+2 Good Comment? | | Report
from Devil_Dog wrote 4 years 45 weeks ago

It is possible to build resistance to snake venom. Start with a small enough dose and slowing working up over time will in fact build resistance. Sheep and horses have a high natural resistance, hence their use in the original antivenins. When it comes to dogs and natural resistance, I have no idea, but better safe than sorry.

The caveat to all that is that a body, dog, human, whatever, can also take the opposite direction. Instead of the initial exposure creating resistance, it can increase sensitivity. Think of people who are have a bad reaction to a bee-sting and then get stung later on and go into anaphylactic shock.

+2 Good Comment? | | Report
from Elmer Fudd wrote 4 years 46 weeks ago

two comments:

*I've heard of, but never known personally, dogs that have been snakebit, survived, and became fanatical snake killers.

*Zach Walker, a herpetologist with the Wyoming Game and Fish Department... said he also has heard that when a dog gets bitten by a rattlesnake and survives, the dog is henceforth immune to the venom.

Can anyone relate a story about the first, and can anyone confirm the second?

good topics!

+1 Good Comment? | | Report
from USF Hunter wrote 4 years 46 weeks ago

In my neck of South Florida it seems like we have more snakes than people some times. 3 types of rattlers, coral snakes, water mocisons, and copperheads. Oh, and those giant pythons too I guess. The amount of snakes we have here is the only reason why I dont have my yellow lab Dexter out there hunting. It sems like every other day a freind calls up and askes for help getting a pigmy rattler out of a garage or a mocison out of the pool. When Dexter goes outside, hes always inview so I know if hes getting near somewhere asnake might hide.

+1 Good Comment? | | Report
from runningdog wrote 4 years 46 weeks ago

Dogs have a loose "pelt" which allows them to absorb a lot of damage without serious injury to their flesh underneath this pelt - like barbed wire snags, for example. I've wondered if this loose outer pelt might also help minimize the danger from snake bites. I know several folks whose dogs have been bitten, but none whose dogs have died - all recoverd. So, I wonder what are the odds of a dog surviving a snake bite without anti-venom treatment?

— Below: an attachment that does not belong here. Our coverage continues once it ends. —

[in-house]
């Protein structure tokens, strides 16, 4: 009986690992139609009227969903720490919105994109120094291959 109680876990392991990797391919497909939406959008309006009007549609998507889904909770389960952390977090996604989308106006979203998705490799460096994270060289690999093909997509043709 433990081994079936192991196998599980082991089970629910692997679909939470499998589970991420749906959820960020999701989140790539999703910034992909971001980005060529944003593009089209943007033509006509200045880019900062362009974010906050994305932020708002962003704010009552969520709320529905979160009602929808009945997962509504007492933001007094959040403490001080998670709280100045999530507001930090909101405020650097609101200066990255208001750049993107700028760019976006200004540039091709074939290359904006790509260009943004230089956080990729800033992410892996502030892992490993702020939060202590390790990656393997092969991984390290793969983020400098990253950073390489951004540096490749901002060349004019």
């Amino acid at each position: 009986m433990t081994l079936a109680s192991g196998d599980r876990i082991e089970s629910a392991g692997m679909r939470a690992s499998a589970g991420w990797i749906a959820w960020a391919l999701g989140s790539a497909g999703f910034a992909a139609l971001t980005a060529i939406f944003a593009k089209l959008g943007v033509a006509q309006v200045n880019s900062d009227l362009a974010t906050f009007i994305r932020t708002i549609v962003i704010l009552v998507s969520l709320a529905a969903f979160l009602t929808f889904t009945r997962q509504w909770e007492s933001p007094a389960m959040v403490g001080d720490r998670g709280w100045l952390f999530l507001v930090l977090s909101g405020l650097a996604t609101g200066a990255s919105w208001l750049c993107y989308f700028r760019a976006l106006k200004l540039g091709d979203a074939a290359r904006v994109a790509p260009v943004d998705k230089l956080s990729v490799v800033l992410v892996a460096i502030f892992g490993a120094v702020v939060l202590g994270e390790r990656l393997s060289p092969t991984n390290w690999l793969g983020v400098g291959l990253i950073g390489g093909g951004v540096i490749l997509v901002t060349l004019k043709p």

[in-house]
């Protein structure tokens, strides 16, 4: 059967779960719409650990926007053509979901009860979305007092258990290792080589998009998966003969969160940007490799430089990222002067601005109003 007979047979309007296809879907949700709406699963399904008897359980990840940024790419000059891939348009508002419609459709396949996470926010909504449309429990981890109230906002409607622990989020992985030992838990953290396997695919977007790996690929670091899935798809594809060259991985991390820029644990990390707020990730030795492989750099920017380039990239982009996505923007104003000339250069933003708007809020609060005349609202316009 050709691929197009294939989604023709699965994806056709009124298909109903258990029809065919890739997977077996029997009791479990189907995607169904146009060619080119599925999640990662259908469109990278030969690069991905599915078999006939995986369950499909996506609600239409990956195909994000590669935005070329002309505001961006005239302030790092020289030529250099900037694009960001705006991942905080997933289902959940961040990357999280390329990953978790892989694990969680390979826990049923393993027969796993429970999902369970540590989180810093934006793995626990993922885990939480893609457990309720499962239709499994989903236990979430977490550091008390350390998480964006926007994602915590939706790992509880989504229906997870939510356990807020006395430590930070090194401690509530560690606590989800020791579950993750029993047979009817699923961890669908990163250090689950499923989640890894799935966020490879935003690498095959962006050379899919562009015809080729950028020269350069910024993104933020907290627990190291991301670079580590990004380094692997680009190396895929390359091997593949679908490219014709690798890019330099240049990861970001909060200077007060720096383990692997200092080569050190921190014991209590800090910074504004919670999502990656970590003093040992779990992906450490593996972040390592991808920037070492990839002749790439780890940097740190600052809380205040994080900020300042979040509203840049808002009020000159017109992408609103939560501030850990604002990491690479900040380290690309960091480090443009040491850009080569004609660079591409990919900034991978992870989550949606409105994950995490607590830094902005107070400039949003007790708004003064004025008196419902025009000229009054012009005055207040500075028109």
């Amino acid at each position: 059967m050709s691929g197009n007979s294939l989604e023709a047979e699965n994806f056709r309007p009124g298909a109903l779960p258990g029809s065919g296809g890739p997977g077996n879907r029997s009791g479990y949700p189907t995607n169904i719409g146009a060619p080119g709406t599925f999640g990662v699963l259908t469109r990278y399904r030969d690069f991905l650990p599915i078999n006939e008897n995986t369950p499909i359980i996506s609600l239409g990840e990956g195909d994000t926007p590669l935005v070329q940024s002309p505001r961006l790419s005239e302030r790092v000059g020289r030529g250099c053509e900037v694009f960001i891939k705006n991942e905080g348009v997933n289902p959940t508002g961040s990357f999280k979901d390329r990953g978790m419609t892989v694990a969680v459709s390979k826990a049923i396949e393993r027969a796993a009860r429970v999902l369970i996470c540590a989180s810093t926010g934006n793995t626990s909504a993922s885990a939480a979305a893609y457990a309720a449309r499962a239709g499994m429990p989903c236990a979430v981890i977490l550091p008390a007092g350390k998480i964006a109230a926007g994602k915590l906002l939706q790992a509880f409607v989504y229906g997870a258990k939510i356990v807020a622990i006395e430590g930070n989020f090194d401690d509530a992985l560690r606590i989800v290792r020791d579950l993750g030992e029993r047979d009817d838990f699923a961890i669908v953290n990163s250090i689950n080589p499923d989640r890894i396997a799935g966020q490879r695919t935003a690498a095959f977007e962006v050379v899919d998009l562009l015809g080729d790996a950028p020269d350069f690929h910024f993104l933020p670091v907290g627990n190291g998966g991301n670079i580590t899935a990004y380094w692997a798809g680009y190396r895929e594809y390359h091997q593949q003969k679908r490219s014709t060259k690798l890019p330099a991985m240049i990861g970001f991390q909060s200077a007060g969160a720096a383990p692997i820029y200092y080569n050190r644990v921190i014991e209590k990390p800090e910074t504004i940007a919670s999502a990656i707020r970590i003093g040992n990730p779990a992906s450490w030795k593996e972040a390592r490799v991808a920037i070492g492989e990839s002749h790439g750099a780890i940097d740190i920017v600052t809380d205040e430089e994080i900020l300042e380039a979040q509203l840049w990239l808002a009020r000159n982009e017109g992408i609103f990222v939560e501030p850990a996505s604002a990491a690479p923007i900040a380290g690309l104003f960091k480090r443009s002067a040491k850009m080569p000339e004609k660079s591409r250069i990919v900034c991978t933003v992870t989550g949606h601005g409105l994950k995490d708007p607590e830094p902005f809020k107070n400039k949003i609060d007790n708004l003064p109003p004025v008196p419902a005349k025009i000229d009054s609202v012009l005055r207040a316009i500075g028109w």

+1 Good Comment? | | Report
from pinopolis wrote 4 years 46 weeks ago

My dog has never been bitten, nor have I ever seen a snake when we're training—but the thought of snakes still freaks me out. I've heard that many dogs don't show symptoms after being bitten because the snake doesn't always release venom. Wonder if that's true or a tale...

+1 Good Comment? | | Report
from Dave DiBenedetto wrote 4 years 46 weeks ago

runningdog, I'm not sure what the odds are of a dog surviving a snakebite but I do know that sometimes the bite will be "dry." That is, it won't contain a full dose of venom because the snake would rather use the venom on prey.

Still, call me cautious but I'm not going to take any chances with Pritch. If I suspect a snake bite we'll be piling in the car and rushing to the nearest vet, especially since the Boykin is a smaller breed of dog and even a small amount of venom can be deadly.